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Tsumi bats are a rare breed of omnivorous bat found only in

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Tsumi bats are a rare breed of omnivorous bat found only in [#permalink]

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26 Nov 2012, 03:16
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Tsumi bats are a rare breed of omnivorous bat found only in high temperate climates. Most Tsumi bats living in captivity develop endocrine imbalances from their normal zoo diets, which consist mostly of fruits and berries. The healthiest way to feed the bats, therefore, is to provide them primarily with nuts, grub, and vegetables and only minimal amounts of fruits and berries.

Which of the statements below does NOT reflect an assumption upon which the argument depends?

(A) Those who care for Tsumi bats in captivity should avoid feeding them diets that produce endocrine imbalances.

(B) Tsumi bats living in captivity will not be malnourished on diets that contain minimal fruits and berries.

(C) Tsumi bats living in captivity will consume diets that consist of nuts, grubs, and vegetables but no fruits or berries.

(D) Tsumi bats living in captivity will be adequately nourished on a diet that consists primarily of nuts, grubs, and vegetables.

(E) For Tsumi bats living in captivity, no health problem stemming from diets consisting mostly of nuts, grubs, and vegetables would surpass in severity the health problems associated with endocrine imbalances.
[Reveal] Spoiler: OA

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Re: Tsumi bats are a rare breed of omnivorous bat.. [#permalink]

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29 Nov 2012, 03:45
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vomhorizon wrote:
Tsumi bats are a rare breed of omnivorous bat found only in high temperate climates. Most Tsumi bats living in captivity develop endocrine imbalances from their normal zoo diets, which consist mostly of fruits and berries. The healthiest way to feed the bats, therefore, is to provide them primarily with nuts, grub, and vegetables and only minimal amounts of fruits and berries.

Which of the statements below does NOT reflect an assumption upon which the argument depends?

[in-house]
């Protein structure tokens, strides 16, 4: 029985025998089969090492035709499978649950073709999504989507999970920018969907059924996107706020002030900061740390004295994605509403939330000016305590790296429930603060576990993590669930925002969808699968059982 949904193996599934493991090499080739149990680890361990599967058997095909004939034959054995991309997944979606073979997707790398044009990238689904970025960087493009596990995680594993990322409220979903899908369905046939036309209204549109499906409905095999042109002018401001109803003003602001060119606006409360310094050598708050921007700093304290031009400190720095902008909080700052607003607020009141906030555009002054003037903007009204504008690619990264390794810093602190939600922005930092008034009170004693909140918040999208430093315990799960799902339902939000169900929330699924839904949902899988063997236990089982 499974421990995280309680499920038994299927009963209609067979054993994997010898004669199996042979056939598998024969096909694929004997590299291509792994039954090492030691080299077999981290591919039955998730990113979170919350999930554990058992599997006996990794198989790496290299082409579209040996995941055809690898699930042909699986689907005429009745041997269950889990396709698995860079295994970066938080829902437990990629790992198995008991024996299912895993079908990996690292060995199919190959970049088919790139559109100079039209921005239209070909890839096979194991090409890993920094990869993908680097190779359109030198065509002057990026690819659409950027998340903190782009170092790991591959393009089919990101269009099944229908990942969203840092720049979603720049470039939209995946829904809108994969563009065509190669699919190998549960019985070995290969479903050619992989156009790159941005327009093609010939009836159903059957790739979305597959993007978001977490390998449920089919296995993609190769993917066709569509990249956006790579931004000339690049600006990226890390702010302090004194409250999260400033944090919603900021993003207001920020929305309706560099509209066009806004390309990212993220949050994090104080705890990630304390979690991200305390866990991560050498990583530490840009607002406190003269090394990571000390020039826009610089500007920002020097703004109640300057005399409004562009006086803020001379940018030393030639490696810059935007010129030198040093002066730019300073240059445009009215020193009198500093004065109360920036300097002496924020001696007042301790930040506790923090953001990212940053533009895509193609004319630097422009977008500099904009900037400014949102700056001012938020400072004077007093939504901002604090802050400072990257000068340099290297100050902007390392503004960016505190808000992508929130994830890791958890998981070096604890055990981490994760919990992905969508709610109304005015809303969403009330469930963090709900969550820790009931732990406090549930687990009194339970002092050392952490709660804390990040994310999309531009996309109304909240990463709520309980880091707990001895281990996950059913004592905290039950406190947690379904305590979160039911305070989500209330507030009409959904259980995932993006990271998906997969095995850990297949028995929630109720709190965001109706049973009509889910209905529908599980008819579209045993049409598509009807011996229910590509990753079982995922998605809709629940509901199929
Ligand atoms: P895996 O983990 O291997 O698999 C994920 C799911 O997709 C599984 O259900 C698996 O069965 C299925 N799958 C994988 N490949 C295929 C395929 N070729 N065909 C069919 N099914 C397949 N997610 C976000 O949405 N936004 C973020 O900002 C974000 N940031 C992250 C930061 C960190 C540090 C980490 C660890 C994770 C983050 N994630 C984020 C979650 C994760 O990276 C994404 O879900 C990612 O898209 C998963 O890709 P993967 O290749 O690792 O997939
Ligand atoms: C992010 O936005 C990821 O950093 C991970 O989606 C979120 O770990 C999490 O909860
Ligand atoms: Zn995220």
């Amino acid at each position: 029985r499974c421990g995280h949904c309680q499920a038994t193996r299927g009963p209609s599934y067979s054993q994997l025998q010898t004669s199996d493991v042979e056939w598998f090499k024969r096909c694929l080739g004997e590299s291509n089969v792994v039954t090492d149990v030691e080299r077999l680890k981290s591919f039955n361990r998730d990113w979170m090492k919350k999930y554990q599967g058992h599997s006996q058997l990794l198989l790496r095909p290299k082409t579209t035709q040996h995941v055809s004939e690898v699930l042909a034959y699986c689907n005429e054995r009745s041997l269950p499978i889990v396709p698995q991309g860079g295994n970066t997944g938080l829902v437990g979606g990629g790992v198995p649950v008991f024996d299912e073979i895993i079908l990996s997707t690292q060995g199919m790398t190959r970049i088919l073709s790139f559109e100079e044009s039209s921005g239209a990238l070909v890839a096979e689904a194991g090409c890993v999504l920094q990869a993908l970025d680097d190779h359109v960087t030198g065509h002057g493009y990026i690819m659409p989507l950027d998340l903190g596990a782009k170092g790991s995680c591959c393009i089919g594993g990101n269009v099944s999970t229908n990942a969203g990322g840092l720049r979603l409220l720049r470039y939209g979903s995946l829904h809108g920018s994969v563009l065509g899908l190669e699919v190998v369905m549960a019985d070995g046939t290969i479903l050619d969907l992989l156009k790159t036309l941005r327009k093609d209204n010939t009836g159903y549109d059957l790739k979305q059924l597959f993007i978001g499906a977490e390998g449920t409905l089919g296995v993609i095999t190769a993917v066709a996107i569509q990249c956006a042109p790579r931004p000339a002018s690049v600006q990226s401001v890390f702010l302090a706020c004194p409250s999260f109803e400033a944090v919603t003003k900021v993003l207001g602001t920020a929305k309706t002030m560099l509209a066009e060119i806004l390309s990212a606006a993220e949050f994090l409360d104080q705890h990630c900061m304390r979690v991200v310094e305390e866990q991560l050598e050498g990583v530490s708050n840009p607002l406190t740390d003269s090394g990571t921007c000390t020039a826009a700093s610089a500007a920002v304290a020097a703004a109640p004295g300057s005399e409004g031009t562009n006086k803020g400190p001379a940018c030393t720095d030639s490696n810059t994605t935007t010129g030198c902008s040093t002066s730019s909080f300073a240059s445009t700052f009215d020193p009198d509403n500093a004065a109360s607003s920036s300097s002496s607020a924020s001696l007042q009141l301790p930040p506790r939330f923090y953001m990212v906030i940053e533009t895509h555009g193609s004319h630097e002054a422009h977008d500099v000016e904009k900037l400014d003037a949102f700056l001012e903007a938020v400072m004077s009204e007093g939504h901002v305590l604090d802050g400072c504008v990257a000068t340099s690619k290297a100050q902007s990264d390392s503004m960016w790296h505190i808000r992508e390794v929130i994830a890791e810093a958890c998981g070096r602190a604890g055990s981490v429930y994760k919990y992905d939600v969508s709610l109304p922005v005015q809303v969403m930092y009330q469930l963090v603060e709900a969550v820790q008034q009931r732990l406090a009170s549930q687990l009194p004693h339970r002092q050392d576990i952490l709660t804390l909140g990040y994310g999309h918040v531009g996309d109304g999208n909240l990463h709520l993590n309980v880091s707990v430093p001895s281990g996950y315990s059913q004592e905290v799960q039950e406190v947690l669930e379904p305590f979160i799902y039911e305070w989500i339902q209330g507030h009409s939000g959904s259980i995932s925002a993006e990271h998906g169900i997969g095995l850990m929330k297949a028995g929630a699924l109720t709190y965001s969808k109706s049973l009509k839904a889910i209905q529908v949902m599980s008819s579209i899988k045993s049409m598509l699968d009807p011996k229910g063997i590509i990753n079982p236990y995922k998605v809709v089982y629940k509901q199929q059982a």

(A) Those who care for Tsumi bats in captivity should avoid feeding them diets that produce endocrine imbalances.

(B) Tsumi bats living in captivity will not be malnourished on diets that contain minimal fruits and berries.

(C) Tsumi bats living in captivity will consume diets that consist of nuts, grubs, and vegetables but no fruits or berries.

(D) Tsumi bats living in captivity will be adequately nourished on a diet that consists primarily of nuts, grubs, and vegetables.

(E) For Tsumi bats living in captivity, no health problem stemming from diets consisting mostly of nuts, grubs, and vegetables would surpass in severity the health problems associated with endocrine imbalances.

The trick is to negate each choice and see of the conclusion is weakened. For all the choices that's the case except for C.

Let's see the choices:

(A) Those who care for Tsumi bats in captivity should avoid feeding them diets that produce endocrine imbalances.

The argument says that endocrine imbalances results from improper diet. Hence it is assumed.

(B) Tsumi bats living in captivity will not be malnourished on diets that contain minimal fruits and berries.

The proposed diet will make them adequately nourished. It's evident from the last sentence.

(C) Tsumi bats living in captivity will consume diets that consist of nuts, grubs, and vegetables but no fruits or berries.

It is not assumed that the Tsunami bats would consume diets that consists primarily of nuts, grubs and vegetables and not fruits and berries.

(D) Tsumi bats living in captivity will be adequately nourished on a diet that consists primarily of nuts, grubs, and vegetables.

Negating this weakens the conclusion.

(E) For Tsumi bats living in captivity, no health problem stemming from diets consisting mostly of nuts, grubs, and vegetables would surpass in severity the health problems associated with endocrine imbalances.

This has to assumed otherwise it will weaken the claim made by argument.
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Re: Tsumi bats are a rare breed of omnivorous bat found only in [#permalink]

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31 May 2013, 22:10
Need some help in understanding on how A is an assumption ... It seems to me as an inference than an assumption ..